The assets of the company do not vanish instantly as the stock price drops.
The value of the company drops as the stock price drops, and the stock price drops as soon as it becomes obvious that customers are all cancelling their service.
Once we have 51% of the vote we can vote in a new consumer friendly board of directors to fire the current executives.
And as you're getting all the little people to buy this 51% over a three year period, large companies who would love to take over the areas served by Comcast are buying stock at the same bargain-basement rates you are. They can afford it. The people you want to buy stock are having to cancel service so they have enough money to buy stock. You'll never make 51%.
I can safely predict, if you cut the price of a share of Comcast today by 50% TW would be tendering a takeover offer before COB. They'd be fools not to, and you just don't have the money to compete with them.
It has the worst customer service and only maintains it function by being a monopoly.
So why hasn't another company come in and taken all the customers away from them? Because as much as you hate them and think their service is bad, too many other people just don't care. They get service, they pay their bill, they watch their programs. That points out that you are likely to get less than 0.1% of the customers to follow you in your cancel service/buy stock plan, which would turn a three year plan into a 3000 year plan.
1st question. You don't upgrade during the transition you upgrade after. Just the roughly 2 billion they paid in dividends could be put to use.
If they have no customers they have no dividends, and they have no cash flow to upgrade after the transition. Maybe you don't understand how the stock market works, but when you buy 51% of a company's stock the money doesn't go to the company, it goes to the people who owned the stock. Where do you get the money for all this upgraded hardware when nobody is paying for the service? You expect the stockholders to dump more money into the company when they've had to cancel their service to be able to afford what they've already bought?
2nd Tv is already dead is is all out IP bandwidth.
TV is hardly dead, and I have no idea what you mean by anything after that.
The last mile doesn't have to be fiber coax is just fine.
You don't have to buy out Comcast to get that. We've got that here. Fiber backbone, coax to the house. Nobody had to cancel service or buy stock.
Also I don't want them to magically maintain a company with no customers, I want the executives fired and the middle management fired and rebuild a customer centric customer own utility.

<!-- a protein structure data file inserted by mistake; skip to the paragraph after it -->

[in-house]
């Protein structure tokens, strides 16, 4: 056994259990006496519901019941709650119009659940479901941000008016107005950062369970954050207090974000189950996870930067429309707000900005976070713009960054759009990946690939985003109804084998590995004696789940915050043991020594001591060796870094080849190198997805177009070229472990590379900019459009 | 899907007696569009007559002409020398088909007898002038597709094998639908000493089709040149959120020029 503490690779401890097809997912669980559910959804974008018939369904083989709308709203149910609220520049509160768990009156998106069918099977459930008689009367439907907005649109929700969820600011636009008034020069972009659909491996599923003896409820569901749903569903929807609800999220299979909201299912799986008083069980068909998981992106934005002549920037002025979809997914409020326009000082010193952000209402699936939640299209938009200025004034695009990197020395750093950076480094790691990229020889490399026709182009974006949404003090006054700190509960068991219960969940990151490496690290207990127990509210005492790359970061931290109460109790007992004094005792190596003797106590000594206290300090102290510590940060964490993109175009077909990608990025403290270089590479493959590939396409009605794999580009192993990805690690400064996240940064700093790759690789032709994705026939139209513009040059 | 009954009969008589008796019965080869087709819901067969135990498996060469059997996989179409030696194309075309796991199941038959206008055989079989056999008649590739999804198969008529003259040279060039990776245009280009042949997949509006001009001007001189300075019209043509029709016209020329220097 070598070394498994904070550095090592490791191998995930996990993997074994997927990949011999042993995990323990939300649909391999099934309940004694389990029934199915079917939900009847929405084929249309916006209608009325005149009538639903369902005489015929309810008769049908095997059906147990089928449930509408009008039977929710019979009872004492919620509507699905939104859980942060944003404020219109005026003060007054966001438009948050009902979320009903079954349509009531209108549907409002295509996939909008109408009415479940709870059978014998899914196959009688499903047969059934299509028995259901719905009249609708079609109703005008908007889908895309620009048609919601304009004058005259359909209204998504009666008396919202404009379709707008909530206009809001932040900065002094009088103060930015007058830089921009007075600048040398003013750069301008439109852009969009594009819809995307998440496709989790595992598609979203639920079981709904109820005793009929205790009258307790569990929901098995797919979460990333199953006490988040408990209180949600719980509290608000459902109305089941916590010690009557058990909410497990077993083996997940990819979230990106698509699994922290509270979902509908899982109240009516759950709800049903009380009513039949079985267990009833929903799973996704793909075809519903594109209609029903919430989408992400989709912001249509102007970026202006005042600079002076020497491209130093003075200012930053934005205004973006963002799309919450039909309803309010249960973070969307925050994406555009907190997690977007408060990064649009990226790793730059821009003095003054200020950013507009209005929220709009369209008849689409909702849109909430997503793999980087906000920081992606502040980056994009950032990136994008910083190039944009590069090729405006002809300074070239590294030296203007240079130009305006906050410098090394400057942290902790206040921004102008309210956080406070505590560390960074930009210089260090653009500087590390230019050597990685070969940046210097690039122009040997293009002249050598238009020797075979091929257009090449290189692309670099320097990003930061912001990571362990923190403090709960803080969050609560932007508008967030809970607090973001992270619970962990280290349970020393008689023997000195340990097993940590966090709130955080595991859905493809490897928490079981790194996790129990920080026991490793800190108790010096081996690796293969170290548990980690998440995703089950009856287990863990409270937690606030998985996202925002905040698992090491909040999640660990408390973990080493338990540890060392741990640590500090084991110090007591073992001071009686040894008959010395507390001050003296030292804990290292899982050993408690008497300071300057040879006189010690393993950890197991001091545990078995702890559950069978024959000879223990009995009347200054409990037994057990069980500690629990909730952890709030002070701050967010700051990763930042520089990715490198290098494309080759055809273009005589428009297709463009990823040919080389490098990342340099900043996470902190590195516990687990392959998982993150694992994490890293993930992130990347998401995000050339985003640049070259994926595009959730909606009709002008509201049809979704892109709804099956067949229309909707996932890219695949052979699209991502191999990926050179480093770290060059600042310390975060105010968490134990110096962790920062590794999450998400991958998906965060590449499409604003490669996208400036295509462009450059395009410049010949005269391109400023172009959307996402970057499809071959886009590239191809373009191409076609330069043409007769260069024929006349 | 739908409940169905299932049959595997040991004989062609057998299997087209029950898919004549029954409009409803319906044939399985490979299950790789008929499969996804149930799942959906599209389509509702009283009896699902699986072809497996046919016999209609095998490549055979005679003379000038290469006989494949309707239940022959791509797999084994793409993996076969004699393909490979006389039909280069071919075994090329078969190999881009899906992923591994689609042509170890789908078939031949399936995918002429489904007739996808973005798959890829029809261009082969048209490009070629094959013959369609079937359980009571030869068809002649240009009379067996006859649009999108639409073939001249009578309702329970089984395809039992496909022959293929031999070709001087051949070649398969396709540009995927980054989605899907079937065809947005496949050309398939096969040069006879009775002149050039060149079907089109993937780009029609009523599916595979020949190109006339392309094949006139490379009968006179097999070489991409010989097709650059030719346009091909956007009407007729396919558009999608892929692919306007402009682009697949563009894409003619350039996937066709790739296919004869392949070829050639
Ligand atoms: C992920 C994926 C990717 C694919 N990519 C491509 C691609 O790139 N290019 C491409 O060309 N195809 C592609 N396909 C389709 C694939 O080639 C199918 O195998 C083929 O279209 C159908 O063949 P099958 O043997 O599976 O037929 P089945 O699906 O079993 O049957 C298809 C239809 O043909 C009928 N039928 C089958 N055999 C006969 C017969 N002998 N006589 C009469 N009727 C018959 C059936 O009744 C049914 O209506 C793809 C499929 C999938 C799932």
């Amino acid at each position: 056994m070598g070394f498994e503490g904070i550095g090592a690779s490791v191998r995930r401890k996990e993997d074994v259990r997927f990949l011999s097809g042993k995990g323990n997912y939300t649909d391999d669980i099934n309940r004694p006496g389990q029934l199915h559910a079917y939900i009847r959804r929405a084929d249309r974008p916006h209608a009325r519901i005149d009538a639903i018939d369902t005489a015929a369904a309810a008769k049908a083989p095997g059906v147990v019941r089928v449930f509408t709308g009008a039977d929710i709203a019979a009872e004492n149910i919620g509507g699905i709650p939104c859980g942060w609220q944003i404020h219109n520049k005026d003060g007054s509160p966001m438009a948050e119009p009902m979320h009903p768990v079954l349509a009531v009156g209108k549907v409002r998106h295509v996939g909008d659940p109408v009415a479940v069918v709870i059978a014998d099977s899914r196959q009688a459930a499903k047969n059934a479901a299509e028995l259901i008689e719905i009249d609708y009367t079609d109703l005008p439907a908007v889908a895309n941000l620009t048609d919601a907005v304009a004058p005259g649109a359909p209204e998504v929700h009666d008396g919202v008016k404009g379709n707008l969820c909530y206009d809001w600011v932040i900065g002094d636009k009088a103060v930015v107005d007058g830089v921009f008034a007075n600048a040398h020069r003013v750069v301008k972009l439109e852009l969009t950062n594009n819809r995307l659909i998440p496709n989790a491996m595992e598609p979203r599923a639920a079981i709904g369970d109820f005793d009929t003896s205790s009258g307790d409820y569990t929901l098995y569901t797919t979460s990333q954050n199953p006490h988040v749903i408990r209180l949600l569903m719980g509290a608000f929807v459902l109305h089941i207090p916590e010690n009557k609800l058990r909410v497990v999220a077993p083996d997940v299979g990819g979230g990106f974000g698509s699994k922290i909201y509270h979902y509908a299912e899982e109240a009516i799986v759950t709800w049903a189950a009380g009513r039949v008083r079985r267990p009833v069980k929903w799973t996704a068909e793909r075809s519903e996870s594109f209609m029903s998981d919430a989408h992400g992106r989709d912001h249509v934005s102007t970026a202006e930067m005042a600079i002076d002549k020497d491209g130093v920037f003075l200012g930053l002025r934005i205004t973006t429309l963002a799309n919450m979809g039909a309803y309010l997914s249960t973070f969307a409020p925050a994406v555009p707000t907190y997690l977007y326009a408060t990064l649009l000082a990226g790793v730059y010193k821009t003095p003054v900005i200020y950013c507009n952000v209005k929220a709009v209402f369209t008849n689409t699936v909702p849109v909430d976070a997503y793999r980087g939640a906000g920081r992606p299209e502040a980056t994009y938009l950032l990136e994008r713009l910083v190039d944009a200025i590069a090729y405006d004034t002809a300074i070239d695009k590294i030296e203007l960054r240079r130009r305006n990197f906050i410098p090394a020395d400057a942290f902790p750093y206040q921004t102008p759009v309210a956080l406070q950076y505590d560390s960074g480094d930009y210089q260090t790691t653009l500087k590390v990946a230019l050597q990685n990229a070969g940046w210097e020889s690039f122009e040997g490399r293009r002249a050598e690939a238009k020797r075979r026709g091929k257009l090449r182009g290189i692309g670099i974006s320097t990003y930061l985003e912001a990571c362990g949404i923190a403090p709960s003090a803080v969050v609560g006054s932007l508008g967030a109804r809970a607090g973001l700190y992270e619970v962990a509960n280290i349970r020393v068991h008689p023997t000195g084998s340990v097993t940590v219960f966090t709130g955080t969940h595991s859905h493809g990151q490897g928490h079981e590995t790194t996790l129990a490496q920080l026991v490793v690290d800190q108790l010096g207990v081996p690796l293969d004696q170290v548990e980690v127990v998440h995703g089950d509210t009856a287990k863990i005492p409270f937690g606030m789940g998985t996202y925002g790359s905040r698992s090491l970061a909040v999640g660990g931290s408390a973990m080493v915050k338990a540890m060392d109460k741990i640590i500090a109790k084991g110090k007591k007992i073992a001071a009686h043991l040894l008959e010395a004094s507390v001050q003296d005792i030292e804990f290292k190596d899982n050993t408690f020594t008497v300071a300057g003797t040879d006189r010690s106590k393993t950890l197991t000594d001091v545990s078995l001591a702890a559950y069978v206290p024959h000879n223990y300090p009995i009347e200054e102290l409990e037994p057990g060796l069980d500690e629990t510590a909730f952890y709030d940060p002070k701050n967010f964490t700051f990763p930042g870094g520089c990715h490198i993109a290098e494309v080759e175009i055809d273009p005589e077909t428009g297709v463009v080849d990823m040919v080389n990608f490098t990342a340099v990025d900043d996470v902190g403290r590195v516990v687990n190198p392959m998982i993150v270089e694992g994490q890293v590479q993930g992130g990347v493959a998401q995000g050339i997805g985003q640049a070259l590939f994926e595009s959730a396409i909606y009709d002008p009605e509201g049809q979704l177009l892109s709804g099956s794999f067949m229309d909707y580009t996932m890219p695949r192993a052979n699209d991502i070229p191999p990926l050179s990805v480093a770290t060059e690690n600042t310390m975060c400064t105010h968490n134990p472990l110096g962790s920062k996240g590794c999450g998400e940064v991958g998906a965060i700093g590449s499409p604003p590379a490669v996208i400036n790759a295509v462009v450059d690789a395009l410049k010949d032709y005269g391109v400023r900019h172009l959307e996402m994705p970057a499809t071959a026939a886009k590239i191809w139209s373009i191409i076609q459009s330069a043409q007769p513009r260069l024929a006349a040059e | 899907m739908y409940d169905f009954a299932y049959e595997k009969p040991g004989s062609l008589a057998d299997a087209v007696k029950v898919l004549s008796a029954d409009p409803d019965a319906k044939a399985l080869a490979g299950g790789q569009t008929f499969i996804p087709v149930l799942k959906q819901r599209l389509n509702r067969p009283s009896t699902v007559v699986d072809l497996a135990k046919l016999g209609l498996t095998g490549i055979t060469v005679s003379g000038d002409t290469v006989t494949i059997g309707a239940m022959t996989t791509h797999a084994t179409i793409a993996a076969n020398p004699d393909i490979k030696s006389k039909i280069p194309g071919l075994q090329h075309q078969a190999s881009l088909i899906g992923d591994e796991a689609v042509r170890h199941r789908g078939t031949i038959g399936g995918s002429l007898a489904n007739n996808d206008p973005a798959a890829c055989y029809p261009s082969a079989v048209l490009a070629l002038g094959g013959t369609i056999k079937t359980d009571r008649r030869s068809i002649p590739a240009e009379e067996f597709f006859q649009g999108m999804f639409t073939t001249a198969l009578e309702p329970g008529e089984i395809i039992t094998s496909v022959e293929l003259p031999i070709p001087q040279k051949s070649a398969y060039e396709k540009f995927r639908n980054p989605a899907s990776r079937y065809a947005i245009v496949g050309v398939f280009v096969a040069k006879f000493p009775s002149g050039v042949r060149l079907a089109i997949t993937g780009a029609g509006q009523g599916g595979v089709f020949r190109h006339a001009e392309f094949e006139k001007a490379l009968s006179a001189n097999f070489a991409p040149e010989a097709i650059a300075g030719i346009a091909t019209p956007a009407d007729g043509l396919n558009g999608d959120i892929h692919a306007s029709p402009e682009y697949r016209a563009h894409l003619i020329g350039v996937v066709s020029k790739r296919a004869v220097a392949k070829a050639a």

And your method of getting to the firing of the executives was for people to cancel their service and buy stock. Three years of no subs will definitely require some magic if the company doesn't go under in that time.
It not a pipe dream it a well worn business model.
Sure it is, but not by your means of getting there. You get there by getting the investors together and buying the working company. You don't try to drive the company into the ground, buy the remnants, and then claim success.
It would take a fortune to rebuild Comcast as a "customer owned utility" once you kill it off over a three year period. And now there's a question that needs another answer: how much stock must someone own before they can get service from their customer-owned utility? It sounds like getting service from this new company would be a very expensive proposition. Or you don't mean "customer owned", you mean "owned by people you think care enough to run things the way you want them to."
3rd Lessig Nader is a joke.
Those are the names you promoted as being the new bosses. I think it is a joke, too.
4th it doesn't have to go completely bankrupt, all we need is 51%.
And three years of no customers because they're all buying stock instead won't result in a bankruptcy. Sure. You'll never make it to 51% because TW will buy out Comcast just for the franchises long before your three year project is complete, and the faster you're able to buy stock as the price drops, the sooner the TW buyout will happen. If TW doesn't buy it all, smart stock fund managers will see fire-sale prices for a company they know will rebound eventually and they'll be buying the stock in large blocks. They won't share your concern for customer service, they'll be bottom-line guys looking for ROI. That may mean selling off the markets to some other large cable company and liquidating the original company, since by the time your three year plan is over, the only real assets will be the franchises.
But you'll never get everyone to drop service and buy stock, so it's a pipe dream anyway. It's also a failed thought experiment, so it's not even a nice pipe dream. A pipe-nightmare for the remaining customers -- those who haven't given up cable because they want the live and local services and are now paying exorbitant prices as the fixed costs are shared among fewer customers.